necessary to adjust names also in <whjar>/META-INF/MANIFEST.MF.




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Glossary

Archive
A term for an EPrints based repository, which stores the research papers and metadata
related to it.

E-print
A record, document submitted by the author in the EPrints software. It may consist of several
computer files.

Harvest
It is a method to collect the metadata from the repositories by issuing OAI-PMH request.
Harvester is a client application that issues the request to server repositories.

METS
METS is a metadata framework, which provides an XML document format for encoding
metadata necessary for both management of digital library objects within a repository and
exchange of such objects between repositories.

SOAP/WSDL
SOAP, Simple Object Access Protocol is a lightweight framework for exchanging XML-based
information in a decentralized, distributed environment.
WSDL (Web Service Description Language) is an XML-based language for describing
network services, which communicates using SOAP.

Servlet
An interactive web interface implemented using JAVA technology that receives requests and
generates a response based on the request.

FTP/SCP
File Transfer Protocol and Secured Copy Protocol are the utilities that enable the file transfer
over the net.

Rsync
The rsync remote-update protocol allows transferring just the differences between two sets of
files across the network connection, using an efficient checksum-search.

Metadata
Metadata is data about data. An item of metadata may describe an individual datum, or
content item, or a collection of data including multiple content items.

MARC
MARC is an acronym for MAchine-Readable Cataloging. The MARC standards consist of the
MARC formats, which are standards for the representation and communication of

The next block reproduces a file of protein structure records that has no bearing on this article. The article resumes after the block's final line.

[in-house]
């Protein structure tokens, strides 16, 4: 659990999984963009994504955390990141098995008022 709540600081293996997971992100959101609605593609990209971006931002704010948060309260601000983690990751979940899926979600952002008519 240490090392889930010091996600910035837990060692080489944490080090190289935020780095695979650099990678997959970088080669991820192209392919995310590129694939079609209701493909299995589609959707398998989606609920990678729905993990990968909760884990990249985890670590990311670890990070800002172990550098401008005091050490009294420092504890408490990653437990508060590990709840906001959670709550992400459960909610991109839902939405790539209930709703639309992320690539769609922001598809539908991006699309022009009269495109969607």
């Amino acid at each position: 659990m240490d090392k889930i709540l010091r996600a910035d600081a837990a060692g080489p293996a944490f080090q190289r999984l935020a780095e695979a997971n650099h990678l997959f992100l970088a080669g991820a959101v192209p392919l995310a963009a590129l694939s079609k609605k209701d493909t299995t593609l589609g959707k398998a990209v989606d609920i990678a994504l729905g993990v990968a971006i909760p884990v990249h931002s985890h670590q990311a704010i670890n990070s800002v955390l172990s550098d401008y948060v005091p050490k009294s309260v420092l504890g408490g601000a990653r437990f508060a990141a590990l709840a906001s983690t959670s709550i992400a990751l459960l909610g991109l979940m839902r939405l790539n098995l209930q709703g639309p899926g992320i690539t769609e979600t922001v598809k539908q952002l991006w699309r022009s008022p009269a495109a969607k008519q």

bibliographic and related information in machine-readable form, and related documentation. It
defines a bibliographic data format that was developed by Henriette Avram at the Library of
Congress beginning in the 1960s. It provides the protocol by which computers exchange, use,
and interpret bibliographic information. Its data elements make up the foundation of most
library                       catalogs                      used                     today.




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An overview of data extraction methods                                SHERPA Digital Preservation
                                                                      http://www.sherpadp.org.uk


References:
[1] Preserv Project: http://preserv.eprints.org

[2] EPrints software: http://www.eprints.org/

[3] Eprint Export plugin: http://wiki.eprints.org/w/Create_Export_Plugins

[4] JISC Core Project: http://www.core.ecs.soton.ac.uk/

[5] OAI-PMH: http://www.openarchives.org/OAI/openarchivesprotocol.html

[6] METS: http://www.loc.gov/standards/mets/METSOverview.v2.html

[7] WEB Extraction http://web-harvest.sourceforge.net/

[8] WEB Harvest Usages http://web-harvest.sourceforge.net/usage.php

[9] Resource Description Framework http://www.xulplanet.com/tutorials/mozsdk/rdfstart.php

[10] MODS http://www.loc.gov/standards/mods/mods-overview.html